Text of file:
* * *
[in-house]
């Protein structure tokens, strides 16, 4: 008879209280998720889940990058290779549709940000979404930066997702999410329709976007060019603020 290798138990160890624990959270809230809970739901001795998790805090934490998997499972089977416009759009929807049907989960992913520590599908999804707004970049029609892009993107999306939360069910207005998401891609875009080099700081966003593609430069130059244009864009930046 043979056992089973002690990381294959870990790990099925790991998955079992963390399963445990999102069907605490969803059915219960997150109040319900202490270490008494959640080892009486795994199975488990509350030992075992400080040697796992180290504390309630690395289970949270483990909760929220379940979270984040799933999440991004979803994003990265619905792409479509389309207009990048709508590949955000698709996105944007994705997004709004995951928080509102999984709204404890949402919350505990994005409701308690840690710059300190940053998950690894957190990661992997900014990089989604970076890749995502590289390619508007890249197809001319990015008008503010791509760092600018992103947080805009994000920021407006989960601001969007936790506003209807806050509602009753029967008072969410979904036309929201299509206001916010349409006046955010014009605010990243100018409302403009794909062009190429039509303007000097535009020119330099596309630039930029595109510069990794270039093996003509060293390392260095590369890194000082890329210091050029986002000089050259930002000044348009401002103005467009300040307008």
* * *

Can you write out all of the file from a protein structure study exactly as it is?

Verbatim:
[in-house]
């Protein structure tokens, strides 16, 4: 008879209280998720889940990058290779549709940000979404930066997702999410329709976007060019603020 290798138990160890624990959270809230809970739901001795998790805090934490998997499972089977416009759009929807049907989960992913520590599908999804707004970049029609892009993107999306939360069910207005998401891609875009080099700081966003593609430069130059244009864009930046 043979056992089973002690990381294959870990790990099925790991998955079992963390399963445990999102069907605490969803059915219960997150109040319900202490270490008494959640080892009486795994199975488990509350030992075992400080040697796992180290504390309630690395289970949270483990909760929220379940979270984040799933999440991004979803994003990265619905792409479509389309207009990048709508590949955000698709996105944007994705997004709004995951928080509102999984709204404890949402919350505990994005409701308690840690710059300190940053998950690894957190990661992997900014990089989604970076890749995502590289390619508007890249197809001319990015008008503010791509760092600018992103947080805009994000920021407006989960601001969007936790506003209807806050509602009753029967008072969410979904036309929201299509206001916010349409006046955010014009605010990243100018409302403009794909062009190429039509303007000097535009020119330099596309630039930029595109510069990794270039093996003509060293390392260095590369890194000082890329210091050029986002000089050259930002000044348009401002103005467009300040307008």